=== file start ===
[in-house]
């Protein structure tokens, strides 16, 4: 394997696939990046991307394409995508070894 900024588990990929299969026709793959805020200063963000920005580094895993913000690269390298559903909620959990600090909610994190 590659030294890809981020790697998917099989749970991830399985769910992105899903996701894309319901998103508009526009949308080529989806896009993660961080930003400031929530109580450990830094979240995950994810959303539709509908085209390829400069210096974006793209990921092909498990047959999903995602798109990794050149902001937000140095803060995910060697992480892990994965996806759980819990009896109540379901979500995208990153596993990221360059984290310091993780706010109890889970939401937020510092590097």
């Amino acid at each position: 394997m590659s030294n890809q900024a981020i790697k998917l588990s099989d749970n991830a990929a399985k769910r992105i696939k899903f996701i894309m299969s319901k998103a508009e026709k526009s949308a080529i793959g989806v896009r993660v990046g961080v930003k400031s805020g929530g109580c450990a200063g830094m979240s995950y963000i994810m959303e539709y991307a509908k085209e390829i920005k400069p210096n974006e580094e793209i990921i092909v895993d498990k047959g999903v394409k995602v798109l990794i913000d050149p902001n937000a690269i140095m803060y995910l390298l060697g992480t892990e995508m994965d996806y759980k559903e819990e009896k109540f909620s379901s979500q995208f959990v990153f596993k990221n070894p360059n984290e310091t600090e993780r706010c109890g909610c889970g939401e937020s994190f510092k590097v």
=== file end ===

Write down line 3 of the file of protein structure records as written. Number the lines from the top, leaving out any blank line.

């Amino acid at each position: 394997m590659s030294n890809q900024a981020i790697k998917l588990s099989d749970n991830a990929a399985k769910r992105i696939k899903f996701i894309m299969s319901k998103a508009e026709k526009s949308a080529i793959g989806v896009r993660v990046g961080v930003k400031s805020g929530g109580c450990a200063g830094m979240s995950y963000i994810m959303e539709y991307a509908k085209e390829i920005k400069p210096n974006e580094e793209i990921i092909v895993d498990k047959g999903v394409k995602v798109l990794i913000d050149p902001n937000a690269i140095m803060y995910l390298l060697g992480t892990e995508m994965d996806y759980k559903e819990e009896k109540f909620s379901s979500q995208f959990v990153f596993k990221n070894p360059n984290e310091t600090e993780r706010c109890g909610c889970g939401e937020s994190f510092k590097v």